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NASA Photos Reveal a Lake of Water—Not Lava—on Kīlauea Volcano

NASA’s Landsat 8 satellite captured the images, which show water collecting at the summit of Hawai’i’s Kīlauea

A lake in the Halema‘uma‘u crater on Hawai’i’s Kīlauea volcano (Photograph by Matthew Patrick via United States Geological Survey)
smithsonianmag.com

In 2018, Hawai’i’s Kīlauea volcano erupted dramatically in the spring and summer. Huge plumes of ash, smog, and lava bombs spurted from its fissures. Flowing lava permanently altered the surrounding landscape and destroyed more than 700 homes, Brigit Katz reported for Smithsonian magazine at the time. Things have cooled off since then and earlier this month, new satellite images from NASA show something else forming on Kīlauea’s summit: a huge, rust-colored lake filled with water, not lava.

Photos taken by NASA’s Landsat 8 satellite show that water has been collecting in the Halema‘uma‘u crater in the summit of Kīlauea since July 2019, the Earth Observatory announced in a statement. This marks the first recorded instance of a pond of water of this size appearing in the crater, Aristos Georgiou reports for Newsweek.

Kīlauea, a 4,091-foot-tall shield volcano, is located on the southeastern side of the island of Hawai’i. The volcano erupted continuously from 1983 until 2018, when it emitted its largest eruption in at least 200 years, according to the United States Geological Survey.

When Kīlauea erupted in 2018, its lava pool emptied and the floor of its caldera—the large, basin-shaped depression that surrounds its vents—collapsed. This event created a much-deeper Halema‘uma‘u crater that reaches 920 feet below the former level of the crater floor, per the statement.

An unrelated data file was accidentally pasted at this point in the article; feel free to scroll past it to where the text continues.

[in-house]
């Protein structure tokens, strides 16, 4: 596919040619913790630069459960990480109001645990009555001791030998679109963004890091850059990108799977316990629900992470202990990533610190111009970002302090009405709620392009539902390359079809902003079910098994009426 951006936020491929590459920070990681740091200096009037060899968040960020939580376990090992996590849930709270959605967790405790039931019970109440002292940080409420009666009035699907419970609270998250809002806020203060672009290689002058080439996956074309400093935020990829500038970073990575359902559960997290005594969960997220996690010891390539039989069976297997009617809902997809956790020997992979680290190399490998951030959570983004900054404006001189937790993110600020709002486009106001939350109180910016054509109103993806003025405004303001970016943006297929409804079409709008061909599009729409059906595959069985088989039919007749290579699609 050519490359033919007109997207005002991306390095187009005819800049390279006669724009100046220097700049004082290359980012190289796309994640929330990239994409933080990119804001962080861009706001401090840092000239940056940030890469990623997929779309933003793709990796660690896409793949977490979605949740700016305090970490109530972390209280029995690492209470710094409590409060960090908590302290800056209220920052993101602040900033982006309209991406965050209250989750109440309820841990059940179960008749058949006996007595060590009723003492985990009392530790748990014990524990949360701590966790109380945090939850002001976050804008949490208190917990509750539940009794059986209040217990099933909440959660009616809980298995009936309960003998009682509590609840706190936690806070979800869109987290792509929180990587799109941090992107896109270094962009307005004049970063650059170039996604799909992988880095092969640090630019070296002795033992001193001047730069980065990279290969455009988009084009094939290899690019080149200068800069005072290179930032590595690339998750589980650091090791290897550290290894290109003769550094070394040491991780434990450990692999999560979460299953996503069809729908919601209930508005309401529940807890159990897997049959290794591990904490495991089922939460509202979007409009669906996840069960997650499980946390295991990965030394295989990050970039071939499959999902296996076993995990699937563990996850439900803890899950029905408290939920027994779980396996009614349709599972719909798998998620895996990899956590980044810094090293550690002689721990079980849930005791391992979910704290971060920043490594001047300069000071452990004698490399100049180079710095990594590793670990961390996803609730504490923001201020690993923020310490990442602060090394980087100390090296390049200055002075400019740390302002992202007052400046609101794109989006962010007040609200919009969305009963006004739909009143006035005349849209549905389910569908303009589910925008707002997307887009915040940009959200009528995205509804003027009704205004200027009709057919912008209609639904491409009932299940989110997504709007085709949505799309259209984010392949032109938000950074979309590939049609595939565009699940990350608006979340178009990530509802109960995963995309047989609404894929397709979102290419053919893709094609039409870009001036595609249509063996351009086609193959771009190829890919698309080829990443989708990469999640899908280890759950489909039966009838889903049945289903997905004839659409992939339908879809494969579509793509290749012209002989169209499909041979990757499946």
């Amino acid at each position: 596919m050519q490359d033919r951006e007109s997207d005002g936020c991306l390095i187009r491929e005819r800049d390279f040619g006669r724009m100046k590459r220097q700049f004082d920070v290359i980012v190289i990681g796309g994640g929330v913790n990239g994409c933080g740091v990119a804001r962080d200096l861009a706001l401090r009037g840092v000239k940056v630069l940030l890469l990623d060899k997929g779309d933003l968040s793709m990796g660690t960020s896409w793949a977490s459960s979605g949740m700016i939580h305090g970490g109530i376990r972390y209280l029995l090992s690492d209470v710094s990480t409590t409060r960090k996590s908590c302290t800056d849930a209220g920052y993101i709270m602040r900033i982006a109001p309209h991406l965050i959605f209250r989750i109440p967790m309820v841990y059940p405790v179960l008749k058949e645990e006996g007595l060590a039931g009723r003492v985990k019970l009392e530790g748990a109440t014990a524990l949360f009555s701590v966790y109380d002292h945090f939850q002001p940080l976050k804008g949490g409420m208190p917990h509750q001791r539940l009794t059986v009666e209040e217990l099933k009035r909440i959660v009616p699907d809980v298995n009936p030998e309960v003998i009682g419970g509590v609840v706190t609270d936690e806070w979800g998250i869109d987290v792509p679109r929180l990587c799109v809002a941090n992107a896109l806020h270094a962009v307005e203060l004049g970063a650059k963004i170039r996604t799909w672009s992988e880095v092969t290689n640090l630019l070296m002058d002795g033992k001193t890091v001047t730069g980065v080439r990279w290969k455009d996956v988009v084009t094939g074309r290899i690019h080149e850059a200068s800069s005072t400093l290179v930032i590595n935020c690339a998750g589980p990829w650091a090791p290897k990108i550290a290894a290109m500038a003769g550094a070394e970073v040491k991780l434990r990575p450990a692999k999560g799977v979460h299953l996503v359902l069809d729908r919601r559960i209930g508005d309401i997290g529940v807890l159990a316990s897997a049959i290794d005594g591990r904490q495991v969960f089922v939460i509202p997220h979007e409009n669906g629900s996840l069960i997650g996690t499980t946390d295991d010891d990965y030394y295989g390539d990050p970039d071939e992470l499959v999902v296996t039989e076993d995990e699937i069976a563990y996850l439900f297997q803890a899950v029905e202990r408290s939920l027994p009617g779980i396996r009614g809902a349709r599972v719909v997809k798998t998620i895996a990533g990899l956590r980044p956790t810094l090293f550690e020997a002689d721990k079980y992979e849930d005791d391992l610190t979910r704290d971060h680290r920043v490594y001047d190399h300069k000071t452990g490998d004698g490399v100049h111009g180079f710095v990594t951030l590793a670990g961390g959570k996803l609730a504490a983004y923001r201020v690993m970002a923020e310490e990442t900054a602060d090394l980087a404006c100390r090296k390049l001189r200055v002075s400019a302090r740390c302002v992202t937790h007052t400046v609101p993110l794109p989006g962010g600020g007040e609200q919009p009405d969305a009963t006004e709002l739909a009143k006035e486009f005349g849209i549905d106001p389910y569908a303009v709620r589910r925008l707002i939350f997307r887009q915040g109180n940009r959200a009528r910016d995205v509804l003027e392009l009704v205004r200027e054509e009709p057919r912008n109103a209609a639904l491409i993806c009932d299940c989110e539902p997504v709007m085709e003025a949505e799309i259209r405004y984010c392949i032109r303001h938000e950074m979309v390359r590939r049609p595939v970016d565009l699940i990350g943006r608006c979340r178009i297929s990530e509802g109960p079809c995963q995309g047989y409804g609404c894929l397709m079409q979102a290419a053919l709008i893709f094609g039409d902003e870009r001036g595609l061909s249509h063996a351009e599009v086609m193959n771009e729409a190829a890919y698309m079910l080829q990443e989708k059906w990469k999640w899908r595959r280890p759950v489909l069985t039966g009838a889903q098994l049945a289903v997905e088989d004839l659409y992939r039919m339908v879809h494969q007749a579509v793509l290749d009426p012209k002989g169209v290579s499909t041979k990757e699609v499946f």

Satellite photos show the Halema‘uma‘u crater before the lava lake drained (left), after the caldera floor collapsed (middle), and after water pooled in the crater for nine months (right). (Photographs by Joshua Stevens, via NASA Earth Observatory)

Now, water is pooling in a pond in the lowest part of the crater. This new lake spans the length of five football fields and reaches about 100 feet deep. The water’s rusty brown color comes from chemical reactions taking place in the water, per Newsweek.

Water is collecting in the crater because it’s located below the water table level, according to Don Swanson, a volcanologist at the Hawaiian Volcano Observatory quoted in the statement. According to Encyclopedia Britannica, the water table is the upper level of underground surfaces that are permanently saturated with groundwater.

“We know that the crater floor dropped a little more than 70 meters below the water table in 2018. Any time that you punch a hole below the level of the water table, water is eventually going to come in and fill that hole,” says Swanson.

As Ryan F. Mandelbaum reports for Gizmodo, the pooling of water in Kīlauea’s crater might lead to even more explosive eruptions in the future. When water dissolves into magma, it can create a build-up of steam and pressure, which can lead to dramatic explosions.

More explosive eruptions would not be totally surprising, given Kīlauea’s history. As Swanson points out, about 60 percent of Kīlauea’s eruptions in the last 2,500 years have been explosive ones. Besides the 2018 eruption, the relatively calm lava flows witnessed in the last 200 years were the exception, not the norm.

“We do not want to be alarmist, but we also need to point out to the public that there is an increasing possibility of explosive eruptions at Kilauea,” says Swanson. “Is the volcano in the process of reverting back to an explosive period that may last for centuries? Or is this just a little blip, and we are going to return to quiet lava flows like we had during the 19th and 20th centuries? Only time will tell.”

About Nora McGreevy

Nora McGreevy is a freelance journalist based in South Bend, Indiana. Her work has appeared in Wired, Washingtonian, the Boston Globe, South Bend Tribune, the New York Times and more. She can be reached through her website, noramcgreevy.com.

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